Your employees need to know that your values are more than profit. They need to know their work serves a greater purpose. They want to know you value the same things they value. And that you’re willing to sacrifice in service of those values, just like they do. Otherwise, they will leave for another company that demonstrates its commitment to those values.

Your customers need to trust you. If they’re at all suspicious of your commitment, they will be much less likely to support your brand. People are no longer simply concerned with getting the most bang for their buck. They want to know their dollars are supporting the values they hold.

By stating your values clearly, you’ll be inviting the world to critique you. You will be held to a higher level of accountability. But we believe that’s a good thing. Those fires of accountability will refine your brand and produce a much better brand in the long run.

What’s the Risk if You Underdo It?

If you’ve made it this far and you still think it’s worthwhile to build a remarkable brand, awesome! You are the only obstacle between you and success. If you start making compromises, loosen your guidelines, and break from the course you outlined, your brand will suffer. Remember that thing we said earlier? Developing a great brand requires a wholehearted commitment. Without that, your results will diminish and you’ll become discouraged and exhausted.

Just like any other commitment we make, if we underdo it, all our effort, time and resources will go to waste. It’s like getting in shape. All the exercise in the world won’t make you healthy if you’re making mostly unhealthy food choices. Your claims about being healthier now will be met with skepticism as those who are close to you watch your diet and lack of results overall. Your advice to them about being healthy will fall on deaf ears and your word will become less valuable to them. They will see you as a person who talks a big game, but who doesn’t follow it up.

Your brand is no different.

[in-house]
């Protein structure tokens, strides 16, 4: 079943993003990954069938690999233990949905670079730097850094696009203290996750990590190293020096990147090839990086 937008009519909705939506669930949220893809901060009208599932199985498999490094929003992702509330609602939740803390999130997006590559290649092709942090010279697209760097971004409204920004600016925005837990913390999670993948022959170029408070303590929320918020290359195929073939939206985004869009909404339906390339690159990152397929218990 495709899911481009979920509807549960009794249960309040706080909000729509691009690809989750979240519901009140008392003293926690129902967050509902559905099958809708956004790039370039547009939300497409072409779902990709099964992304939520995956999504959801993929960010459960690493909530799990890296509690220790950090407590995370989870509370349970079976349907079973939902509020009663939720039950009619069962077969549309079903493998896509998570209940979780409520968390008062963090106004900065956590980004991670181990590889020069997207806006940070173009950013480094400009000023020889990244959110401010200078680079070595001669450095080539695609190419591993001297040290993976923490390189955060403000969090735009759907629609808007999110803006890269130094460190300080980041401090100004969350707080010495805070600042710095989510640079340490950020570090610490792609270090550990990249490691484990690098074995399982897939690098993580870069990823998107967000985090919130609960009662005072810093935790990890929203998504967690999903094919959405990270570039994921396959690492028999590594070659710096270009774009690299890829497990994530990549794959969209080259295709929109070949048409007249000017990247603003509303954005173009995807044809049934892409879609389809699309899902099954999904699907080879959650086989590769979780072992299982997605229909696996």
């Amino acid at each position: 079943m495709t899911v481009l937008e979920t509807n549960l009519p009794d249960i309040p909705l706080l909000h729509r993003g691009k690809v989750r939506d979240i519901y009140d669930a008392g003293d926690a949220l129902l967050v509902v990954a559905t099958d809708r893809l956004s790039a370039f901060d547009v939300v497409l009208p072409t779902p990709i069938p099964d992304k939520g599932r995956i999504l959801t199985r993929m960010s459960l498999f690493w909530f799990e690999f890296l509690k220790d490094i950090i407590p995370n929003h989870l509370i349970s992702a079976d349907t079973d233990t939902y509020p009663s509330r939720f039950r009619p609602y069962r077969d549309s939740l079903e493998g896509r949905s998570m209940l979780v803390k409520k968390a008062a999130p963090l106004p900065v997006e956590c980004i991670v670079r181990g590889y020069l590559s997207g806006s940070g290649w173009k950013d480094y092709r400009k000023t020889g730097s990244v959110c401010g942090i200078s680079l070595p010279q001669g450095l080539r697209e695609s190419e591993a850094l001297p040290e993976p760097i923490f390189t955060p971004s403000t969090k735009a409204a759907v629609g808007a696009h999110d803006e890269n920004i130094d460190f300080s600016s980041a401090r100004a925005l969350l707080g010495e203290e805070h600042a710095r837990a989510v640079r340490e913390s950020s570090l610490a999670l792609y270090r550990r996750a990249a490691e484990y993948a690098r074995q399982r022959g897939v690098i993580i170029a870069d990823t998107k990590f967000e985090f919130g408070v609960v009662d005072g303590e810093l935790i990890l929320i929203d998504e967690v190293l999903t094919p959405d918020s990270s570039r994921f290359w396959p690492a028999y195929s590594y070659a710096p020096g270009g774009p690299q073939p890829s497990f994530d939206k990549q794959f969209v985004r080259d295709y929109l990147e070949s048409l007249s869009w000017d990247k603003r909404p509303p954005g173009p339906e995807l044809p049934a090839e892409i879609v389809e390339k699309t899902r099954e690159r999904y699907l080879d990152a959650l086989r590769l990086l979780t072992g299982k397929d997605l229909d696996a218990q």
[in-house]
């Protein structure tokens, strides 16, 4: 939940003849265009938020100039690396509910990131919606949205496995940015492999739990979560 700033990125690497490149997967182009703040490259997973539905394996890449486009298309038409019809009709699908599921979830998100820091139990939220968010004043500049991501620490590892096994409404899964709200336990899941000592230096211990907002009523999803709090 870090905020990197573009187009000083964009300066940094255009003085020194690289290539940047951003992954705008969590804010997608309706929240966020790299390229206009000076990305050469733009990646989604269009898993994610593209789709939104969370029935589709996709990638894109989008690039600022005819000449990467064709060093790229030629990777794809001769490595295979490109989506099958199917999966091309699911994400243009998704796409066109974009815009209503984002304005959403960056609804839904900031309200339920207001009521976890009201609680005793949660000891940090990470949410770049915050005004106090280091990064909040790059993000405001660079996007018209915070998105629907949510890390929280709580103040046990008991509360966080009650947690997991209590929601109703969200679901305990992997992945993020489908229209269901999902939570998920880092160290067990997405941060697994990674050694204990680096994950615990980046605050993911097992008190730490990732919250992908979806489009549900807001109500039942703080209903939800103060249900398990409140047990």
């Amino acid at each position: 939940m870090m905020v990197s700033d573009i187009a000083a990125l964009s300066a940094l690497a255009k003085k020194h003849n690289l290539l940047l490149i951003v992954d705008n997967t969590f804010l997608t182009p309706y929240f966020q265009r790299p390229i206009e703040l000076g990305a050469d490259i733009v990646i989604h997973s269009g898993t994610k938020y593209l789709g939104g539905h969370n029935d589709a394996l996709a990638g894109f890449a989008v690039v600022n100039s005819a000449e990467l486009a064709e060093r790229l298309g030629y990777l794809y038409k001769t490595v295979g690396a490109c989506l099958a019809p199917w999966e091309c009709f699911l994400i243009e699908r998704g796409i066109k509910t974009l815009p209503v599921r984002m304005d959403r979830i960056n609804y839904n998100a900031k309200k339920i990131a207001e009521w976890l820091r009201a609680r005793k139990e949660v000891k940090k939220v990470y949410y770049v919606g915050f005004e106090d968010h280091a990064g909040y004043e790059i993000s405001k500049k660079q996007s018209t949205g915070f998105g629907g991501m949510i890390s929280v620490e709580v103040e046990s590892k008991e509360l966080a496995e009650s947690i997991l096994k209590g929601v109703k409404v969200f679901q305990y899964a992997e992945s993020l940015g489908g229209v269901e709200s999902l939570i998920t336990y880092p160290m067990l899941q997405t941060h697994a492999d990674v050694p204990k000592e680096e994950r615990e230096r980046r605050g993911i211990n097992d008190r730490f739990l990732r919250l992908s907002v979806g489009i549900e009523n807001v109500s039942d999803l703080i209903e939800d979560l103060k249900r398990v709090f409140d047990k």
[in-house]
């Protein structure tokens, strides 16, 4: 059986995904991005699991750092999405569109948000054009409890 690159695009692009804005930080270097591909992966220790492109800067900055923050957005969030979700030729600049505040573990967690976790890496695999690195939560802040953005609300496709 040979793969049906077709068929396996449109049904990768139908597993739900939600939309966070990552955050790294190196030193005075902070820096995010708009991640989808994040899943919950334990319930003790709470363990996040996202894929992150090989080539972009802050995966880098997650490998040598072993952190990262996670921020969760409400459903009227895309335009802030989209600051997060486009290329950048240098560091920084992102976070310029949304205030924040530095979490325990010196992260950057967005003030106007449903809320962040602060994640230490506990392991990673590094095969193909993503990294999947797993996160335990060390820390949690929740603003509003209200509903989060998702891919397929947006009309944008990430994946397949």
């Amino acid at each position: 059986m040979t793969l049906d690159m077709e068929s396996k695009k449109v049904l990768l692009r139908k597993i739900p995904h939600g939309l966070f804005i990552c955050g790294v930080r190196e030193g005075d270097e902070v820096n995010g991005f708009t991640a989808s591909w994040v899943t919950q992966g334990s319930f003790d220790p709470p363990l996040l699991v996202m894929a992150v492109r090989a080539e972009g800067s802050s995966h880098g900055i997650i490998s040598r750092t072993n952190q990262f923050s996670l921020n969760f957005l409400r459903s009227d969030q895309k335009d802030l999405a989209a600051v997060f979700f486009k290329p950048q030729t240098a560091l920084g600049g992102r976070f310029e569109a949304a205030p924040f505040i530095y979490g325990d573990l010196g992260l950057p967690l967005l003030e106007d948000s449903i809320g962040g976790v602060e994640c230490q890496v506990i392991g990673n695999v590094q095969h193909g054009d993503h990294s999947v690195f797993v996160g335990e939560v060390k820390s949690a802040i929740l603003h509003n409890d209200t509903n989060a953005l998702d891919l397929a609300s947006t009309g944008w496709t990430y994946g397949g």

Taking your team through the process of developing your brand without committing to it wholeheartedly will create internal and external distrust. It might even make things worse. When you’re inconsistently committed, you forfeit momentum. No one knows exactly what a win looks like. No one knows exactly how to handle sales. No one knows exactly why you’re doing anything. That will bleed into your public image and regaining confidence is twice as hard as building it in the first place.

There’s a lot at stake here. You can’t partially commit to building a great brand. You will only excel in the destruction of whatever brand you have.

Decide to Be Remarkable. Then Go Out and Do It.

Nobody wants to see a good brand go bad. We certainly don’t. So be sure to answer these questions as honestly as you can. Invite objective voices who want to see your brand succeed in this process. Determine if investing in your brand is really worth it. Get clear on who you are, and get ready to do the work. Then commit with every fiber of your being to making your brand as remarkable as the people working hard to build it.

If you’re looking for more practical tips like these, consider signing up for our newsletter, registering for our next free video class, or subscribing to our book launch mailing list which will have tons of exclusive insights from our upcoming book.